It is therefore essential to unpick the key capabilities that underpin embedded finance propositions and identify where the bank can realistically expect to play. We can visualize the partnership-based model of embedded finance as a series of layers, each comprising a set of capabilities required to deliver the proposition effectively. The commercial partner hosts the customer journey and has the primary relationship, while beneath that are the financial layers that support the embedded finance proposition — product manufacturing, access to banking infrastructure, balance sheet and regulatory permissions, which are provided by a bank or in some cases a fintech.

Source Publicis Sapient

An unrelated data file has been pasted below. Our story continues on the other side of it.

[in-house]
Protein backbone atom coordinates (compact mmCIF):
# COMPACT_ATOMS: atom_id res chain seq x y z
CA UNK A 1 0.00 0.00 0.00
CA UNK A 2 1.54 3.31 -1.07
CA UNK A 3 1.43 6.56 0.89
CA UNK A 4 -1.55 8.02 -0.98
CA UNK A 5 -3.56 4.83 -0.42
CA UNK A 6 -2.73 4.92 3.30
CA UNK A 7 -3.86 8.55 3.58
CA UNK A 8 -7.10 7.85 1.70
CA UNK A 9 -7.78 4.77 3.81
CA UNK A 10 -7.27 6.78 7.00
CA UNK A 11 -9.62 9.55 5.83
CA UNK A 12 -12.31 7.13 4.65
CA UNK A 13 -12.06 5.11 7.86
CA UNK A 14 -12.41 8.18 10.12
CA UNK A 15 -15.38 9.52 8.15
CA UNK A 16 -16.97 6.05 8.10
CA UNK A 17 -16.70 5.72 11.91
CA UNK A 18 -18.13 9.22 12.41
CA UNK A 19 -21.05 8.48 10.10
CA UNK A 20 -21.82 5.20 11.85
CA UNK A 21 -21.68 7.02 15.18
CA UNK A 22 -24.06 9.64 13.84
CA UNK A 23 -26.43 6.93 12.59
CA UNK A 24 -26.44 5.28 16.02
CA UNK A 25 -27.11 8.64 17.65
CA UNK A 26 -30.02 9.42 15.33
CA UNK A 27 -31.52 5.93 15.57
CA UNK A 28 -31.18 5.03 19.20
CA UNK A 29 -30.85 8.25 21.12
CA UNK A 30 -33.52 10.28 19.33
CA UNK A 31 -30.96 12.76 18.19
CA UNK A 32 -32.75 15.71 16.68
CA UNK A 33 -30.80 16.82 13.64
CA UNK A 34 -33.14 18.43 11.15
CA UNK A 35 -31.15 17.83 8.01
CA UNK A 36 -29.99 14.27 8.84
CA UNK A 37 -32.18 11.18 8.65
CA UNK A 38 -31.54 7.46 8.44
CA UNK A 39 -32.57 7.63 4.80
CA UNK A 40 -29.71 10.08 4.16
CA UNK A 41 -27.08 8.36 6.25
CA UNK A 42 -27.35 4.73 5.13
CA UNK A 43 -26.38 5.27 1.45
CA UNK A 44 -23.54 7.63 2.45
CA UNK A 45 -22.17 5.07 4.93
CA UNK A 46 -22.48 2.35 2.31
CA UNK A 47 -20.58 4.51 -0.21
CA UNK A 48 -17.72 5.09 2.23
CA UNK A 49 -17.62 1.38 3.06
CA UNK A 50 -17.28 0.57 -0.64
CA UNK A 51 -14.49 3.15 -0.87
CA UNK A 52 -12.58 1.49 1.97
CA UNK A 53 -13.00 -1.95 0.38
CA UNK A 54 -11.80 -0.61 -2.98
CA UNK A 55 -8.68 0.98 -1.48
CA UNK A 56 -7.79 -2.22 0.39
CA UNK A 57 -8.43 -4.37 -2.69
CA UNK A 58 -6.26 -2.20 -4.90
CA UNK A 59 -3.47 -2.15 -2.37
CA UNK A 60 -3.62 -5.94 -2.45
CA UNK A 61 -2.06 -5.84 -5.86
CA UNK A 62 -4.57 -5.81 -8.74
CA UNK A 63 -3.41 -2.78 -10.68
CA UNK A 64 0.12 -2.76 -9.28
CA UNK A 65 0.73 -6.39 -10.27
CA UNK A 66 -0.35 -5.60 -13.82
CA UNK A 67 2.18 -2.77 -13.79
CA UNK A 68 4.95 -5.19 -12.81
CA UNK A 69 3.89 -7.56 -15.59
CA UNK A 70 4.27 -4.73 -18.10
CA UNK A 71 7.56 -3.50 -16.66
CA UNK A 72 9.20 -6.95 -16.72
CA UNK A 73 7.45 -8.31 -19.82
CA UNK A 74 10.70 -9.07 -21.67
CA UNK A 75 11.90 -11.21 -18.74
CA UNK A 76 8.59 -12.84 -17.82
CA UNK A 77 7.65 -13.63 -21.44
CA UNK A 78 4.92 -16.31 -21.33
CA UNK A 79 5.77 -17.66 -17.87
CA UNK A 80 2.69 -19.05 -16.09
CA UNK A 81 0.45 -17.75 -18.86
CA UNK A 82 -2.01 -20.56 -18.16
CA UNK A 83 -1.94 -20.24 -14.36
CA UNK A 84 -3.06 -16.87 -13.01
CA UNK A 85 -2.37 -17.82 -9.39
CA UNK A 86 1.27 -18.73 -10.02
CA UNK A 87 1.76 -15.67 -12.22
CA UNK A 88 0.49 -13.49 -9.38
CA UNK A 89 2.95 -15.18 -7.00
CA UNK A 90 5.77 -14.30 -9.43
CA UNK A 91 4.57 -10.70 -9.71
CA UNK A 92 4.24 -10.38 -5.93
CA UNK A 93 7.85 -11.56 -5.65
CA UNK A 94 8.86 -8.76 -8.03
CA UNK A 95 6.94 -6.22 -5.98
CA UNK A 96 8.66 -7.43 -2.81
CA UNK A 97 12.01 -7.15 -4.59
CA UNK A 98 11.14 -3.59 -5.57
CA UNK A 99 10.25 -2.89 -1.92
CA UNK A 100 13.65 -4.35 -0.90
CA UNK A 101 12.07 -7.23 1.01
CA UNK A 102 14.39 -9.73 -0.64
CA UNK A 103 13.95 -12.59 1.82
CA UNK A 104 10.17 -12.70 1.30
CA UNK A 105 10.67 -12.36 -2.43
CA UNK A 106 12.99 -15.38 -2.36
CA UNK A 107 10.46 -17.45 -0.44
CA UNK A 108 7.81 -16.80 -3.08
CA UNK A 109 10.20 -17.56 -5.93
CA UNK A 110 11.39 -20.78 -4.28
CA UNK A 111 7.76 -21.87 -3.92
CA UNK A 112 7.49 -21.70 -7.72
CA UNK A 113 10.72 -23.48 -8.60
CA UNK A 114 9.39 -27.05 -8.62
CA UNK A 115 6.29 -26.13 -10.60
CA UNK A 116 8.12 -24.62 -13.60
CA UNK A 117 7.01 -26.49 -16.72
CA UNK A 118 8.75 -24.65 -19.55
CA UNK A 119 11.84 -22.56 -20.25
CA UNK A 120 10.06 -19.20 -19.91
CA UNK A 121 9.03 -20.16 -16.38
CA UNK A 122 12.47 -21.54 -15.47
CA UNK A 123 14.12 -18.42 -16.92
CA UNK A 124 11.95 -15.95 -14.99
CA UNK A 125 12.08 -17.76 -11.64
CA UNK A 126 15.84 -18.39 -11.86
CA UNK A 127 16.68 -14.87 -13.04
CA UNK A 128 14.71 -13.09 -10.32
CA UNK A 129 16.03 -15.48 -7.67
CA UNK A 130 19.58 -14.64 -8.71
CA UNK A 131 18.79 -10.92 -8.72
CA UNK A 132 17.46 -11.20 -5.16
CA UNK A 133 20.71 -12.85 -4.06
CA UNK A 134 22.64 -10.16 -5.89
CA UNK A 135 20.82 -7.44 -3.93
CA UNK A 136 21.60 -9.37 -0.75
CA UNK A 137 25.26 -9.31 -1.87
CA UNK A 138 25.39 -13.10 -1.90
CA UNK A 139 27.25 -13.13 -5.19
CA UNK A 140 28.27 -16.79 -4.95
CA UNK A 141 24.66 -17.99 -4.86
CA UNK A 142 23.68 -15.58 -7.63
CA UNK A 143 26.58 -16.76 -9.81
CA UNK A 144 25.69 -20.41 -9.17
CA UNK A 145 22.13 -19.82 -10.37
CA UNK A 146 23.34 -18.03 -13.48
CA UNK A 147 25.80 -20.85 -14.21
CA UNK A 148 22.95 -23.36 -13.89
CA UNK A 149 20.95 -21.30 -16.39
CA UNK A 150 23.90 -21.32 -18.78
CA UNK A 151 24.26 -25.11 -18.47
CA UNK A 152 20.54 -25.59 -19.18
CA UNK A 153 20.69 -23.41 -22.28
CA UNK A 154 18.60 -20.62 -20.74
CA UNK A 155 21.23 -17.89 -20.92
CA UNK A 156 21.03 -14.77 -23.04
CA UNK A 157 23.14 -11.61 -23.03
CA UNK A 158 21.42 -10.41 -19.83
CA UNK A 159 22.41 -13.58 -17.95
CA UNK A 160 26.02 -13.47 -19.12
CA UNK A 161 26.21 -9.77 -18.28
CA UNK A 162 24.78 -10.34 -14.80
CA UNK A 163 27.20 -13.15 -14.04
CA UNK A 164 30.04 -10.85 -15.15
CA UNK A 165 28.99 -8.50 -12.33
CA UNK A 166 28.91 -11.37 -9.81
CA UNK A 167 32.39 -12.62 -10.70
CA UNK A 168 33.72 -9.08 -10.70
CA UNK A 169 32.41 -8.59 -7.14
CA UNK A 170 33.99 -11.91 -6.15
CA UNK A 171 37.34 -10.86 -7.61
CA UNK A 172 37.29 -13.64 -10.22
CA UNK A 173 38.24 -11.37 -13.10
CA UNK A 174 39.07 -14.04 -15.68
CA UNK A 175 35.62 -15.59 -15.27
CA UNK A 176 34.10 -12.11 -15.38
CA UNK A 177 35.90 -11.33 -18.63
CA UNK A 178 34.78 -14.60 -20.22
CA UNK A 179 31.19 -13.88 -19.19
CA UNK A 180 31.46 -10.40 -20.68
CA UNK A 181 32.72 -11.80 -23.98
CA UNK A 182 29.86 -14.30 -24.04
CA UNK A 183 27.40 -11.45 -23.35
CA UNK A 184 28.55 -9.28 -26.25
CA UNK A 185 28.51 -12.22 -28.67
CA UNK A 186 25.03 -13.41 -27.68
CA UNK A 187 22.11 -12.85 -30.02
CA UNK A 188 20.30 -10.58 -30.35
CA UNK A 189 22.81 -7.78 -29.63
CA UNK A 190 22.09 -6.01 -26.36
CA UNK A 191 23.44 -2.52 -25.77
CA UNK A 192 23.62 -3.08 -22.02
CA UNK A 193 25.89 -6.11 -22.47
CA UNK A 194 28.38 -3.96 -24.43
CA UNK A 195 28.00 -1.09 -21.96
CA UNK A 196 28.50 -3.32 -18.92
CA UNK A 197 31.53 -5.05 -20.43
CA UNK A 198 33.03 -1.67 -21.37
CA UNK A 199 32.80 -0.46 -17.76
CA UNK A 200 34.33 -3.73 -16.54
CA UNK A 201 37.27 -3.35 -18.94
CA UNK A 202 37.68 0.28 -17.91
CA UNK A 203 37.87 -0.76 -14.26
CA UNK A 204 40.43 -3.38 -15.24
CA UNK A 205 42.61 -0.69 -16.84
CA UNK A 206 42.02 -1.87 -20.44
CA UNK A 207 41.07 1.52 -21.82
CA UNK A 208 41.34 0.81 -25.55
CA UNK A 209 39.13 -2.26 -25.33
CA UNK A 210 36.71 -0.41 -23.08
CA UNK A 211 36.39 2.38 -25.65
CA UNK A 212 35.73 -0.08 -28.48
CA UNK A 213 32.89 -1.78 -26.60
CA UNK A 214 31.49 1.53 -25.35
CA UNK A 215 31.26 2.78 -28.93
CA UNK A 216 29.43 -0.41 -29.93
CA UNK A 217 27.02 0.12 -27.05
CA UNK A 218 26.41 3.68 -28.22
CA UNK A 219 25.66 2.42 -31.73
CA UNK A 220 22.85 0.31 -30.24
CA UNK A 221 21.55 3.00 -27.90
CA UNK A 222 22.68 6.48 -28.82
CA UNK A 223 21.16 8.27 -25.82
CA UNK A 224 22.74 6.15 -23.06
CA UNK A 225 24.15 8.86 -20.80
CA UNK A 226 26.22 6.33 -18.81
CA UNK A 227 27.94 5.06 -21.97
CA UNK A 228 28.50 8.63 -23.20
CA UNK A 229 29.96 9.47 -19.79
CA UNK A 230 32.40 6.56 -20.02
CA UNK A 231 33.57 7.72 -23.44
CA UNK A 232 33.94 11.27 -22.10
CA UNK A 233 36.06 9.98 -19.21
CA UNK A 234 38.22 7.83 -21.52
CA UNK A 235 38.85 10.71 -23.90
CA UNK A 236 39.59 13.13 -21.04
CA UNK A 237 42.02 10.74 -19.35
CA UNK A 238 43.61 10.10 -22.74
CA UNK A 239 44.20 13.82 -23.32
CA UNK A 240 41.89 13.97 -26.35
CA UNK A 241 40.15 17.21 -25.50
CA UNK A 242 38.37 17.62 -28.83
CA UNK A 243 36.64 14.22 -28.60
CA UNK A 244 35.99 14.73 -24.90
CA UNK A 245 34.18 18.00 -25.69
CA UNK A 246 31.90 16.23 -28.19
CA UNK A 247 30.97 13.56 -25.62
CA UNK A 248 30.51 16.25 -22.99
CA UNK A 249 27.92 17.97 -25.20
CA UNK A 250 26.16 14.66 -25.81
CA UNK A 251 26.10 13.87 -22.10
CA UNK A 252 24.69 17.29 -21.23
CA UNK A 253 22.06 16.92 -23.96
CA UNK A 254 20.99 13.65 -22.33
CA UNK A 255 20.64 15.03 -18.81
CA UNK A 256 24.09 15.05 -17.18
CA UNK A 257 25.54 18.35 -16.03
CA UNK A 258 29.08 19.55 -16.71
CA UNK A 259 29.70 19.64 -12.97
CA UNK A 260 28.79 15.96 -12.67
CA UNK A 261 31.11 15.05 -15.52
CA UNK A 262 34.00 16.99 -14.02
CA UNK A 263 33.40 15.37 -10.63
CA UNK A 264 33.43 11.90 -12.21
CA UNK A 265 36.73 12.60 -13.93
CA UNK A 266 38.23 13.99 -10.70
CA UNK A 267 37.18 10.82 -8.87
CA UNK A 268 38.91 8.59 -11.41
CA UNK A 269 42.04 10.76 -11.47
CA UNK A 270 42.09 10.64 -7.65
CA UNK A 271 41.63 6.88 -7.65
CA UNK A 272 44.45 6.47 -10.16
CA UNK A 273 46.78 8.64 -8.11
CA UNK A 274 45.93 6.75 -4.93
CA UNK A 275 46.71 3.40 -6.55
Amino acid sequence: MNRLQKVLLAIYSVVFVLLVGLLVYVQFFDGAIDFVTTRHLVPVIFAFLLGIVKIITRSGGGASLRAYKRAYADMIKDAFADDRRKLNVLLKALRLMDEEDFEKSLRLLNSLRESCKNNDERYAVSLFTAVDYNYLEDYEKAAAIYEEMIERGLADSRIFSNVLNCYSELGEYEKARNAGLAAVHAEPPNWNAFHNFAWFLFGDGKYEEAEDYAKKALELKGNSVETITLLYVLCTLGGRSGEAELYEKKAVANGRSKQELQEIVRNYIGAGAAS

FTX’s revenue in 2021 was 10 times what it was in 2020, according to a new report

Crypto exchange FTX generated more than $1 billion in 2021 revenue after making only $90 million the year before, according to a new report from CNBC.

The growth was driven by its global trading business, according to the report, which cites internal documents. It also states that FTX raised its operating income from $14 million in 2021 to $272 million last year, and its net income rose from $388 million to $17 million in the same time period.

FTX generated $270 million in revenue in the first quarter of 2022 and was on track to generate $1.1 billion this year, according to an investor deck seen by CNBC, which notes that it is not clear how the market crash from earlier this year affected the firm.

Founded in 2019, FTX quickly rose to become a leading exchange under the leadership of CEO Sam Bankman-Fried.